Methinks the drug trade flourishes here in China just as much as the United States. Given the fact that nearly the entirety of Asia is supplied with all manner of illicit drugs by areas not far from us, it wouldn't be an entirely ridiculous statement.
That being said, why are there always so many apologists?
Yes, our foods have tons of chemicals in the West. Find a food that doesn't. If you're fortunate enough to live off an entirely organic diet, good for you. Most of us can't.
In addition, we have organizations like the FDA, and while they aren't perfect, and I'm sure some of you internet sleuths could find a dozen articles about why the FDA sucks, it's still leagues ahead of anything China has going on right now.
Yes, we had similar things going on in the United States 100 years ago, and probably even sooner. Our food distribution regulation didn't even really start working until the 50s. However, that was the 1950s, when scientific technology wasn't really all that sophisticated, and people's concept of what was good for you was a healthy habit of one pack of Lucky Strikes a day and a stiff drink in the evenings. The fact that these people are producing eggs (I saw the story too) entirely out of chemicals shows how well they grasp what they're doing, but insist on selling harmful additives anyway.
Next, I'll expect someone to pull out the argument, "but, but, they've only been developing for thirty years!" I don't care. Stop treating these people like children, these food producers and farmers know exactly what they're doing, going after the almighty RMB and getting as much as they can without a speck of concern for the health of their people.
The fact that in this day and age people are cooking food with oil scooped out of the sewers is atrocious.
I'd rather eat a krispy kreme doughnut than barbecue on the corner any day.
Where does China have a lot of arable land? Last I checked, it was hovering at somewhere around 12%, and the quality of that land is questionable at best.
There are very few legal mechanisms in place to help these people, and that's why it's allowed to happen so openly and without any real punishment to those in charge at the local level. What neutral party exists to solve these sort of problems? None, at least none that I know of. If there are, please enlighten me.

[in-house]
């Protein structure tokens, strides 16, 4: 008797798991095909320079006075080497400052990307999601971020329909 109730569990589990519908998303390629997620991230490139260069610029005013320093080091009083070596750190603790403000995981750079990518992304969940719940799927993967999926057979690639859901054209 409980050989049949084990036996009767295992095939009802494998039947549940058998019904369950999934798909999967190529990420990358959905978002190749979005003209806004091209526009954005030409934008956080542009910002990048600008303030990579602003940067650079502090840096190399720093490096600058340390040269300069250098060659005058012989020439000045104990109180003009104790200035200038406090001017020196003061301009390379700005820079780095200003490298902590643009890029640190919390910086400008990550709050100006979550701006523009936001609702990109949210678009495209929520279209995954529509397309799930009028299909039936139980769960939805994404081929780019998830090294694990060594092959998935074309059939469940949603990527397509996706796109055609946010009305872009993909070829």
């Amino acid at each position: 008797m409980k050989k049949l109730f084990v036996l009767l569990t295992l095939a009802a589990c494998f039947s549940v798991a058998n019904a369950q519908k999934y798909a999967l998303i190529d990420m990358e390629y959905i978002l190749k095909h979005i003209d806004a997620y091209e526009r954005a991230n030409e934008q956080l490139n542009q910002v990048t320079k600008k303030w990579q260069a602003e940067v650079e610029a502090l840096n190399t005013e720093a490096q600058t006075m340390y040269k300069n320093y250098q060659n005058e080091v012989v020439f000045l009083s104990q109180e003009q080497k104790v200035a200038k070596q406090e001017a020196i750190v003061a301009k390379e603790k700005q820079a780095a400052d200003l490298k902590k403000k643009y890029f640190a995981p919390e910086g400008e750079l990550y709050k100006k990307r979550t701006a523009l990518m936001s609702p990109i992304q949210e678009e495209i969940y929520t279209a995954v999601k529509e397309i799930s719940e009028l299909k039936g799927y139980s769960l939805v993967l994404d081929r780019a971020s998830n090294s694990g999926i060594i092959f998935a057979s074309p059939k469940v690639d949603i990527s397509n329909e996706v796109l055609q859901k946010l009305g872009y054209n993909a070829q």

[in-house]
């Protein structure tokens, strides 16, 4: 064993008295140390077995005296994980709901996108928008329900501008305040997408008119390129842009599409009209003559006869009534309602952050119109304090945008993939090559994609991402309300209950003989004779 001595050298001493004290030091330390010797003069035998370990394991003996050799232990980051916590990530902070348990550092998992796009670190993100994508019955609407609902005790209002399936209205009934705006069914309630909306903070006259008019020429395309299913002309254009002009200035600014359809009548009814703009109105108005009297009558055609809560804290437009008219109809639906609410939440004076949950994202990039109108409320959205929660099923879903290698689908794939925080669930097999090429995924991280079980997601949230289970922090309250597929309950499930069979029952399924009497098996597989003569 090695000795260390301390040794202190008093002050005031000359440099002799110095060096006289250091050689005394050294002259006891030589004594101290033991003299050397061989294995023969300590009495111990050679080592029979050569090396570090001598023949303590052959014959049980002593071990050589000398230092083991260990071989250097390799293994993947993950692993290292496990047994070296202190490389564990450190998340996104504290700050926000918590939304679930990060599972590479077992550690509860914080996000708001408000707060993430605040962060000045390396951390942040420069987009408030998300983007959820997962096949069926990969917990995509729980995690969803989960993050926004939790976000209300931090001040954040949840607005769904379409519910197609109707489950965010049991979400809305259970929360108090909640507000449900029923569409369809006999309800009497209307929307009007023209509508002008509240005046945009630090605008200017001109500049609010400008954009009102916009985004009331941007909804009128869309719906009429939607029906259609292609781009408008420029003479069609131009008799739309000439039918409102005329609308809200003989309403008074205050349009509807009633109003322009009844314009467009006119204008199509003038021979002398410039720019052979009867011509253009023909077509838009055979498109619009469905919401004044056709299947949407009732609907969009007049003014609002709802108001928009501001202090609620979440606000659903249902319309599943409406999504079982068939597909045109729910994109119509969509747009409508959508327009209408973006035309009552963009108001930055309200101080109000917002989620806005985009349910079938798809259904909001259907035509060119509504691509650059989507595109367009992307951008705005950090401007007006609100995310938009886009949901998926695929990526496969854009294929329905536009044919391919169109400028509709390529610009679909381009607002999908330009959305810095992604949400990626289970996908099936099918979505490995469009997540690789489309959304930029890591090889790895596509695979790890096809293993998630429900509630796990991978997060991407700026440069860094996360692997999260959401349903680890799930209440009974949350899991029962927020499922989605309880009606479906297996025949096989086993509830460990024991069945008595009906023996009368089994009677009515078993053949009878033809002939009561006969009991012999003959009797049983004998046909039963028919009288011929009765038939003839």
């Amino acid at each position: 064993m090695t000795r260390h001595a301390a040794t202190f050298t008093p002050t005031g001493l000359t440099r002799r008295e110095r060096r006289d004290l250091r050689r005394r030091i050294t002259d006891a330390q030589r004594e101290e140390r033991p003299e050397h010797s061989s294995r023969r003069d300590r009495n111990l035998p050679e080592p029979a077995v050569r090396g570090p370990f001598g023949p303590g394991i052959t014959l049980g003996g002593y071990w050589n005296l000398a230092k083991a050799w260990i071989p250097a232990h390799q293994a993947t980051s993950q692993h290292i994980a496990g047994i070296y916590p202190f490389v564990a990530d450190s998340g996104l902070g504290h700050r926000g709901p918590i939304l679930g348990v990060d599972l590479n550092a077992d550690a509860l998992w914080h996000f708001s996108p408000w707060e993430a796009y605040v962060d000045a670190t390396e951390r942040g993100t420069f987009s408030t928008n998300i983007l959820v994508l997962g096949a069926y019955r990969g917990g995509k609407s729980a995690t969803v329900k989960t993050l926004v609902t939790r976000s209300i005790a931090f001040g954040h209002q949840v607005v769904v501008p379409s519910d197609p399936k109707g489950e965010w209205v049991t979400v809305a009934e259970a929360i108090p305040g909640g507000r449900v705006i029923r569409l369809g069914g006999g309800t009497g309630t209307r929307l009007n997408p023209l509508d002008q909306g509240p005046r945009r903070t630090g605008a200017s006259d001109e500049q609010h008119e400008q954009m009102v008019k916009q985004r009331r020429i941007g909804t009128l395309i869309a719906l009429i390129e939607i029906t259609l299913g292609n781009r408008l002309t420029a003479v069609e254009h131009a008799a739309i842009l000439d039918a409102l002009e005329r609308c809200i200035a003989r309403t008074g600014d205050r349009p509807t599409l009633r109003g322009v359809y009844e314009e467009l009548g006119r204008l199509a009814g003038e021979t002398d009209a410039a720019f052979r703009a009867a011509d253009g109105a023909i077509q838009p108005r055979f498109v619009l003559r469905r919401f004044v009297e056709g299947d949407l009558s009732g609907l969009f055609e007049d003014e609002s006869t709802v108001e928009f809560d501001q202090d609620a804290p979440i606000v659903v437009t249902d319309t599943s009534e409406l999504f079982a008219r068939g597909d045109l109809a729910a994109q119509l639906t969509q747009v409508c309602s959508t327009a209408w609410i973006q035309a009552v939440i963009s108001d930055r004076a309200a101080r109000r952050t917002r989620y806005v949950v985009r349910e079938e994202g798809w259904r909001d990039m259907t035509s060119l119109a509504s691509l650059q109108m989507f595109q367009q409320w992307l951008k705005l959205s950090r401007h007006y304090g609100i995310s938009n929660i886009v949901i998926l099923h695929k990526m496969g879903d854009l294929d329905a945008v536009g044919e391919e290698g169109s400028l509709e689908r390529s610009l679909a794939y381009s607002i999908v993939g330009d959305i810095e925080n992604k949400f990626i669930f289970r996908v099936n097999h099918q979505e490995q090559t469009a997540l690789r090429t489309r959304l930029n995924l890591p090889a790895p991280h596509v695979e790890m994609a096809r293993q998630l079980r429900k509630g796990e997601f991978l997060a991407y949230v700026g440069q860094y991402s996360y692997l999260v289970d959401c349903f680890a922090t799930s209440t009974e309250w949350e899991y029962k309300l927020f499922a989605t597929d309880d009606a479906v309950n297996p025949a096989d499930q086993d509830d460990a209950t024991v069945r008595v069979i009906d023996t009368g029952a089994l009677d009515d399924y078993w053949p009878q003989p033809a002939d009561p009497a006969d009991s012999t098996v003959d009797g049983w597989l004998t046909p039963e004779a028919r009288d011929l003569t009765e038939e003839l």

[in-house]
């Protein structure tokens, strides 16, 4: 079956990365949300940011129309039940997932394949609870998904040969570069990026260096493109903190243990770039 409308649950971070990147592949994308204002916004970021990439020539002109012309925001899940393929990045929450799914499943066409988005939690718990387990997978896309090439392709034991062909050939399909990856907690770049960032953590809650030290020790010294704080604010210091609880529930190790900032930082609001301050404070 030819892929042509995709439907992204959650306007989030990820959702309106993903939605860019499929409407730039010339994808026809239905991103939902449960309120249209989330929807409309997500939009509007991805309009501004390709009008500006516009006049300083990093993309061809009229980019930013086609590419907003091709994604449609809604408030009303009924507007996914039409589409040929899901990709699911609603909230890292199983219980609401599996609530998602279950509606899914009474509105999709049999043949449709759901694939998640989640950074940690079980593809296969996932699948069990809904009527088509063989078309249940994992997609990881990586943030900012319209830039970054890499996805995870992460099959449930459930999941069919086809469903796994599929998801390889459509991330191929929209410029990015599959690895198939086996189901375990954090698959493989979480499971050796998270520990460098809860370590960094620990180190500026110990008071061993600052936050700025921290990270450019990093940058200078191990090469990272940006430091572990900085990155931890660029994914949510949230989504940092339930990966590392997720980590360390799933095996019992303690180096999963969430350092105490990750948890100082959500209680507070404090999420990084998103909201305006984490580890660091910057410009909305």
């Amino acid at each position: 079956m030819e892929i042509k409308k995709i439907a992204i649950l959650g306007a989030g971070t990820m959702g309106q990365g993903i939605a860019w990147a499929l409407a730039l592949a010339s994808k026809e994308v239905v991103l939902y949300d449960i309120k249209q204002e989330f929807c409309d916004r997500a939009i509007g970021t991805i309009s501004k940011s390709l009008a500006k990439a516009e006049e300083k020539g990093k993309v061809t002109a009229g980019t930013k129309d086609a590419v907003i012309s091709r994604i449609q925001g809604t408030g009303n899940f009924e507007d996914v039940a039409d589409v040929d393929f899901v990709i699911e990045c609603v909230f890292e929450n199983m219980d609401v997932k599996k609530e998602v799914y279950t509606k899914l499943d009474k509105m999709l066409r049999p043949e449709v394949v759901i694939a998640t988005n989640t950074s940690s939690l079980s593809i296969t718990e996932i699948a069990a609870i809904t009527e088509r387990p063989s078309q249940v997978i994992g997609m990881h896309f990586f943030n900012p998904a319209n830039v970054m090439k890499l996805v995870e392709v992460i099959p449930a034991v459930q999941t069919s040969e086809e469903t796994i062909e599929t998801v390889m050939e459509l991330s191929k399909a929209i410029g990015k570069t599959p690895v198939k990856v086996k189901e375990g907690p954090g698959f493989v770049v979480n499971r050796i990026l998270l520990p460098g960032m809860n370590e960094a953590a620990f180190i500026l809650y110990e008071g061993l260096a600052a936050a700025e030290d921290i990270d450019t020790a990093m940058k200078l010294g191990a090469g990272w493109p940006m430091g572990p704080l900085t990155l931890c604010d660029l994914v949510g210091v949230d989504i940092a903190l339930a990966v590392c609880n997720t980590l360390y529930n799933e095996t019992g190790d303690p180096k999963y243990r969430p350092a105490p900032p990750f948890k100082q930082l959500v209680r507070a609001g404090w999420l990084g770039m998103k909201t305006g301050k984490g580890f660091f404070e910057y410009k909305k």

I'm surprised that some of you are surprised that bars would limit foreigners from entering based on a few accounts of foreigners fighting or mooching off of other people. In such a homogeneous country, stereotypes and blanket statements regarding foreign people of all colors and races is inevitable.
Besides, what are you doing in Kundu anyway? Awful music, shitty atmosphere, arrogant new-money Chinese, (possibly) fake liquor, thieves, etc.
The last time I went to Kundu was ages ago, and the last two times I went there was a massive brawl outside of Top One involving some 20-odd people randomly throwing punches and attacking whomever happened to be nearby, and the absolute last time I went was when I was with a friend walking down the street and two guys attempted to spray our faces with pepper spray, I assume in order to steal our wallets or phones.
Seriously, get out of there. You encounter the worst China has to offer, and there are plenty of other places in town with nice music, cool people, and a safer environment.
Avoid 文林街 if you want peace and quiet. It's rather noisy at night and in recent years with all the buses being routed through the street it's noisier than ever. Apartments in this area are older than others in the north of Kunming, but the benefit is that you're likely not at home that often anyway...there are tons of restaurants and places to hang out, downtown is to Zhengyi Fang is three stops away, and you have Greenlake Park which is surprisingly quiet early in the morning.
No results found.
Went there for the second time with a few friends the other day. Despite being in really tight quarters, the beers were cold and priced well at 8 yuan for a Qingdao, I believe. We went late afternoon and played with the chess board. Very cool.
The only thing I was surprised about was a 36 kuai game fee we had to pay the next evening? We weren't told that when we were offered the chess board... and weren't charged the first time we went. Needless to say, if that's the case we won't be going back.
I visited this fine establishment with my wife on Valentine's Day and we had a wonderful experience.
The first thing we noticed was the ambiance - it was fantastic. A nice, quiet place playing relaxing music.
The second thing we noticed was that it was CLEAN. Spotless. I felt like I was back home in the states, and it felt good to be in such a well-maintained restaurant.
The staff were extremely friendly and helpful, and we were a bit taken aback, to be honest. We hadn't received such wonderful service since being back home - - - we've been accustomed to rude waitresses and horrible service for a long time!
A bit on the pricy side, but not outrageously so. I'd certainly recommend some of their desserts, and their sandwich selection looked amazing.
The only downside I can see to this place is the location. Too. Damned. Far. Unless you live in the area it's quite a pain to get out there in a reasonable amount of time due to Kunming's less-than-adequate transportation systems. On that note, however, I think it's relative remoteness from the center of town allows it to have the great atmosphere it does.
The first time I've been in a restaurant where I forgot I was in China. I really felt at home.
Give it a shot if you haven't been there already.